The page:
One film that I think managed a large cast of characters well is the original Avengers movie. There are a lot of strong characters, and somehow they all got good screen time and some memorable lines. Part of me wonders how successful the upcoming Infinity War movie will manage the balance, now that the cast of heroes has grown so much.
As authors, the challenge of balancing our cast of characters can be even harder because it takes longer to develop characters in book form than in a movie. Precious words must be dedicated to the effort. Luckily, there are many options available to us.
Depending on the story and choices the author makes, the entire series may be told exclusively from the main POV character. For example, I can’t remember any scenes in Harry Potter not from his perspective.
Other series are told from multiple viewpoints, or even from an omniscient point of view. The popular Rangers Apprentice series has such an omniscient POV, with the focus flowing constantly between characters. Then there’s the Warded Man series from Peter V. Brett, in which each book has a different main POV character.
Each approach has pros and cons, which the author needs to understand to make sure they’re leveraging their story for best effect. Some of the advantages of using multiple POVs include:
- Deeply exploring different aspects of a central theme from different points of view.
- Leveraging multiple, different story threads and weaving them together into a more complex plot.
- Exploring multiple socio-economic aspects of society that would be impossible to do with a single POV.
When done well, stories with multiple POVs enjoy a depth and complexity that is hard to rival. Unfortunately, handling multiple POVs is hard to do. Some of the disadvantages include:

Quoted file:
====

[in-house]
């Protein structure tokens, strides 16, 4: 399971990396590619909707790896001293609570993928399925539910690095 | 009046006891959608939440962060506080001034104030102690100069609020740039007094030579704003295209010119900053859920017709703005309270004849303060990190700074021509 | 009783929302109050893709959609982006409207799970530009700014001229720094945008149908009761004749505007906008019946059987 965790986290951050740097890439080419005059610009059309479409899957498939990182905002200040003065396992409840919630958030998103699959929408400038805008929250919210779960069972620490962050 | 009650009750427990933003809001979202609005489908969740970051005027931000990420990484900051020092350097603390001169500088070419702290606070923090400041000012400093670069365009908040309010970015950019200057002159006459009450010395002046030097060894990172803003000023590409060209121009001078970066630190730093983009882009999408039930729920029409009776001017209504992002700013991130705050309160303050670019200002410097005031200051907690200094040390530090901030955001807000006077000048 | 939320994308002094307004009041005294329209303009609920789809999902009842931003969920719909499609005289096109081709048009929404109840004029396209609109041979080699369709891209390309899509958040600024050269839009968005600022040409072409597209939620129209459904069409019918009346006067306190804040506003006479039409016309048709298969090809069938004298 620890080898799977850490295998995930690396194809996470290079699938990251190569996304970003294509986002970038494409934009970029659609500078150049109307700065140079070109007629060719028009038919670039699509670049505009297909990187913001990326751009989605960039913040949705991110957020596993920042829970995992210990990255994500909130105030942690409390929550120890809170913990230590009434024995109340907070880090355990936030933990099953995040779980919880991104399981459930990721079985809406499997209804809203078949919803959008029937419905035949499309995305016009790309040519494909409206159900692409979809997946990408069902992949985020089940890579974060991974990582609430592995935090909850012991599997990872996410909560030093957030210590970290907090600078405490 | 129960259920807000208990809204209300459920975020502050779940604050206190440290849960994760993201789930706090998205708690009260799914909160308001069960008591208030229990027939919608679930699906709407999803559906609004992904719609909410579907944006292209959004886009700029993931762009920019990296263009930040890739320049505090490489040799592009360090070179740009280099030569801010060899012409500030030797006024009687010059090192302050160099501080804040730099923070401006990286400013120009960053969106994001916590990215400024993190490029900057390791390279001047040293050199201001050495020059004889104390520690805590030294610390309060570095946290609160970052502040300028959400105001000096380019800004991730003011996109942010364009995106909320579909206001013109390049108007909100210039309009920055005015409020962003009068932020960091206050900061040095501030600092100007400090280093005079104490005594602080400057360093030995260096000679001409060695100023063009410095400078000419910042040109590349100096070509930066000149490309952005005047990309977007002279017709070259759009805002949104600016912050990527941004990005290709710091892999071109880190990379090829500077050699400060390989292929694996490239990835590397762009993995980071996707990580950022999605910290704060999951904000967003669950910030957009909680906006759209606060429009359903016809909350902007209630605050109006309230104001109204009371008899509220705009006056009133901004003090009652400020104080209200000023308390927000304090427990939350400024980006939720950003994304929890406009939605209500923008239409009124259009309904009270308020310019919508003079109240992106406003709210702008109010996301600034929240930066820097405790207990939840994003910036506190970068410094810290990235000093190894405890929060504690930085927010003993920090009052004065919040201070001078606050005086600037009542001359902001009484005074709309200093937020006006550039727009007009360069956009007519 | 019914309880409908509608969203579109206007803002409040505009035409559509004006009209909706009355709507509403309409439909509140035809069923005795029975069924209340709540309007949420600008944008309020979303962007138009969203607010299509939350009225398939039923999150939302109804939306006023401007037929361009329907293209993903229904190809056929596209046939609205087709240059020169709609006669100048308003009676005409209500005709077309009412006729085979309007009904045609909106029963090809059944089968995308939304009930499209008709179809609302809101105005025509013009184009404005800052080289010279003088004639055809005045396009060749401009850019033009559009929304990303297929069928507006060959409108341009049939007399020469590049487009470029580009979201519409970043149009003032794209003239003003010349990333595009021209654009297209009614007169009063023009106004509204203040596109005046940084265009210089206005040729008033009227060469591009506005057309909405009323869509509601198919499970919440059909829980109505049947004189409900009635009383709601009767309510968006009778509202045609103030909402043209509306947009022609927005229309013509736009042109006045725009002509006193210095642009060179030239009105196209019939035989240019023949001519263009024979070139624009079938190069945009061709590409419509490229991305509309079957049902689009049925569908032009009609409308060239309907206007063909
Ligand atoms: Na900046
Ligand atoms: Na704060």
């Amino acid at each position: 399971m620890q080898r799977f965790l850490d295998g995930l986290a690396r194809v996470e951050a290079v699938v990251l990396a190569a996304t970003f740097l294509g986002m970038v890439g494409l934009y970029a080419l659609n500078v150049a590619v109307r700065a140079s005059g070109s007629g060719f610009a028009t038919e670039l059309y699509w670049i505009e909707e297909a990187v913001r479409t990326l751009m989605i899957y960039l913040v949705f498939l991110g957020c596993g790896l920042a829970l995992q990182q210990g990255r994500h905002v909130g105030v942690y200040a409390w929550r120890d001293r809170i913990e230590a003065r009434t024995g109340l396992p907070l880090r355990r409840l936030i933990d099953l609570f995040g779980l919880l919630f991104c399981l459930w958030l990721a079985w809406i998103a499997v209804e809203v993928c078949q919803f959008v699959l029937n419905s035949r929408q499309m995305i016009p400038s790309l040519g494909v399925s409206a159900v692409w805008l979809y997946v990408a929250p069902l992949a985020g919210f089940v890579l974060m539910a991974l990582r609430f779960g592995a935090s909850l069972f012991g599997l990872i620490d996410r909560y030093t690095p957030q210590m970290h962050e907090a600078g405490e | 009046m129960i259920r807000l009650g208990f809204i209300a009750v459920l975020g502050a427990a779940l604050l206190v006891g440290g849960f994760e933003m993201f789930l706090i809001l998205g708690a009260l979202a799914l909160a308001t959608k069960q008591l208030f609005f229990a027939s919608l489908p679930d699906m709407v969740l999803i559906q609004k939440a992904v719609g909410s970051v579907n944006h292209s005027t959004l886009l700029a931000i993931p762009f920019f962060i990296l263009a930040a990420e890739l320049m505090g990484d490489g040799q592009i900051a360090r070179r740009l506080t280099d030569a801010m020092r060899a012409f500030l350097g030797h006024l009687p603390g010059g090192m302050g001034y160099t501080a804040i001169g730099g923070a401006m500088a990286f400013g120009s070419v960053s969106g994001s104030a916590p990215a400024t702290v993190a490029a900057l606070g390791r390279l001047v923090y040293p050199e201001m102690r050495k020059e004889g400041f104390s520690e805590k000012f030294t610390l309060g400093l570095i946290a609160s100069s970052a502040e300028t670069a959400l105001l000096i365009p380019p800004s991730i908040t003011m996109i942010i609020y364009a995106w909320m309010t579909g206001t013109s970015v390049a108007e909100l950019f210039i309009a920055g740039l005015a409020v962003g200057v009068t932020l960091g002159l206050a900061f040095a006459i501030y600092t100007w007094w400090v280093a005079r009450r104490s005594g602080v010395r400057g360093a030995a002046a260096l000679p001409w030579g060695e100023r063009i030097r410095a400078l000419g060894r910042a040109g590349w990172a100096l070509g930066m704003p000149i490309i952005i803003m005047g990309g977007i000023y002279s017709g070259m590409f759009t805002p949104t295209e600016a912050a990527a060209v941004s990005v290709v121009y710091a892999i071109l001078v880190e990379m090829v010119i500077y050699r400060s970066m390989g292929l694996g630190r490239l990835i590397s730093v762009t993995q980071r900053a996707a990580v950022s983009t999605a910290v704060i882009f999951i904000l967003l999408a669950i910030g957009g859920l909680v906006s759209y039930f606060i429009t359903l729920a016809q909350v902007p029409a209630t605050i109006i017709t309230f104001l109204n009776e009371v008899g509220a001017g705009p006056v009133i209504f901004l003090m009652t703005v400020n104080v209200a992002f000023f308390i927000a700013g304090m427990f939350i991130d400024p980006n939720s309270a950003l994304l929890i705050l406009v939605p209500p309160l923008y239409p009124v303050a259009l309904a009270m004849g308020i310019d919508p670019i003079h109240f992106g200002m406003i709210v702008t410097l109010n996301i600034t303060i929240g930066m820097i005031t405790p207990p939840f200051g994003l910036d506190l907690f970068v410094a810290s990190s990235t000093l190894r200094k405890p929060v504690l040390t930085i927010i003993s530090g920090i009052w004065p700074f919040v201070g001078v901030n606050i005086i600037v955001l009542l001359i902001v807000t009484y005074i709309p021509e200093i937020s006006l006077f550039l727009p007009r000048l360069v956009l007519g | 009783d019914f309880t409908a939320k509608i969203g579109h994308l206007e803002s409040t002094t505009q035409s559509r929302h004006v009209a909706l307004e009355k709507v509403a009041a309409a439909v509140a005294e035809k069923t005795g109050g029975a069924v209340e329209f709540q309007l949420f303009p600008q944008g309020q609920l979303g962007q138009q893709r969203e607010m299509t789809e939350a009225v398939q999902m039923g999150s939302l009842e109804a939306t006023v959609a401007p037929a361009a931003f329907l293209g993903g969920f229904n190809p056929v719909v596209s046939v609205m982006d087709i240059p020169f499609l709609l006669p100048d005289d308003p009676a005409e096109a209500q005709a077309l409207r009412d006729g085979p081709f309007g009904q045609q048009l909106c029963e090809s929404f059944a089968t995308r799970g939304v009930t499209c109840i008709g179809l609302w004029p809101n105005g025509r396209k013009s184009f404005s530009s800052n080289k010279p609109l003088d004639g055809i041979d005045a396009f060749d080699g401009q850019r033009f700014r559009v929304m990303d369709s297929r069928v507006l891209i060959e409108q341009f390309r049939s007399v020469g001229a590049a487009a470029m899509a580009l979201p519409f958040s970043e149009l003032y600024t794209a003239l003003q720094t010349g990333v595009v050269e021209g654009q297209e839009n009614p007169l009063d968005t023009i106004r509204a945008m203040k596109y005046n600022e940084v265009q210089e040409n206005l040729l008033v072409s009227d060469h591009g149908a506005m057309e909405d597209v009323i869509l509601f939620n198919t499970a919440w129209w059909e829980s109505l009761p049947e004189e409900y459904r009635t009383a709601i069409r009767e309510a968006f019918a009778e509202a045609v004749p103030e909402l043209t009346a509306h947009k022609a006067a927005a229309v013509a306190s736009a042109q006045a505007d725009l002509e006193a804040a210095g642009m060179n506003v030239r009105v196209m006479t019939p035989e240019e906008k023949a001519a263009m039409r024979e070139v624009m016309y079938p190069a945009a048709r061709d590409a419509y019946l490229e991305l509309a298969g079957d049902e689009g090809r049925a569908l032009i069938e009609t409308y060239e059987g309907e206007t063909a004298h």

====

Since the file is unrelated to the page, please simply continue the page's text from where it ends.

- For every major POV character, you need to spend time developing their voice, their plot, their character arc far more than other supporting characters. You’ll likely need to add at least 10,000 words to the length of your novel for each major POV character you decide to use.
- Weaving multiple compelling plotlines is hard to do. If you start your story with a teen-age boy with a snarky, rebellious voice and attitude, your readers will grow attached to him. If you then try to weave that story with a middle-aged, reserved woman trying to protect the status quo, will your readers lose interest or grow confused?
- Those emotional connections you’re building with your readers are fragile, and the more opportunities you give readers to break away from your story or lose interest, the more of them you’re likely to lose.
- Can you bring all of the various plotlines to a satisfying conclusion through the final climax? Will readers who feel most connected to each of the POV threads all feel like their favorite character was given enough screen time?
It can be a daunting challenge but it’s doable, and the payoff can be amazing. I love big, epic stories, and I write multiple POVs. I personally find it’s useful to focus the majority of the story on the main character, and develop alternate POV threads with caution.
In my Petralist YA fantasy series, Connor is definitely the main character, but I decided early on to make three other characters POV characters too. Each of them needs to get enough focus to develop their stories and satisfy the fans who love them the most.
The temptation to keep adding more POV characters can be insidious. As a reader, I hate it when big series I love get bloated with too many side stories that interrupt the flow of the main narrative.
So imagine how embarrassed I was when my editor pointed out in my first draft of my latest novel that I havd over eight POV characters. Oops. Although each POV shift had seemed reasonable during the writing process, the benefits of those additional POV characters did not outweigh the cost to the story. So I went back and re-wrote those chapters, restricting the number of POV characters. It made the story flow better and carry a more powerful emotional weight.
So decide carefully what story you’re going to tell, and make conscious, deliberate decisions about how you’re going to craft your story. Will it be first person, or third? Omniscient narrator, or maybe deep penetration into one or more main POV characters. Study authors who handle similar stories well and analyze what they did.
In the end, you have to decide. If you’ve got solid reasons for your choices, your story will be stronger for it, and your readers will appreciate it.
About the Author: Frank Morin
Frank Morin loves good stories in every form. When not writing or trying to keep up with his active family, he’s often found hiking, camping, Scuba diving, or enjoying other outdoor activities. For updates on upcoming releases of his popular Petralist YA fantasy novels, or his fast-paced Facetakers Contemporary Fantasy/Historical thrillers, check his website: www.frankmorin.org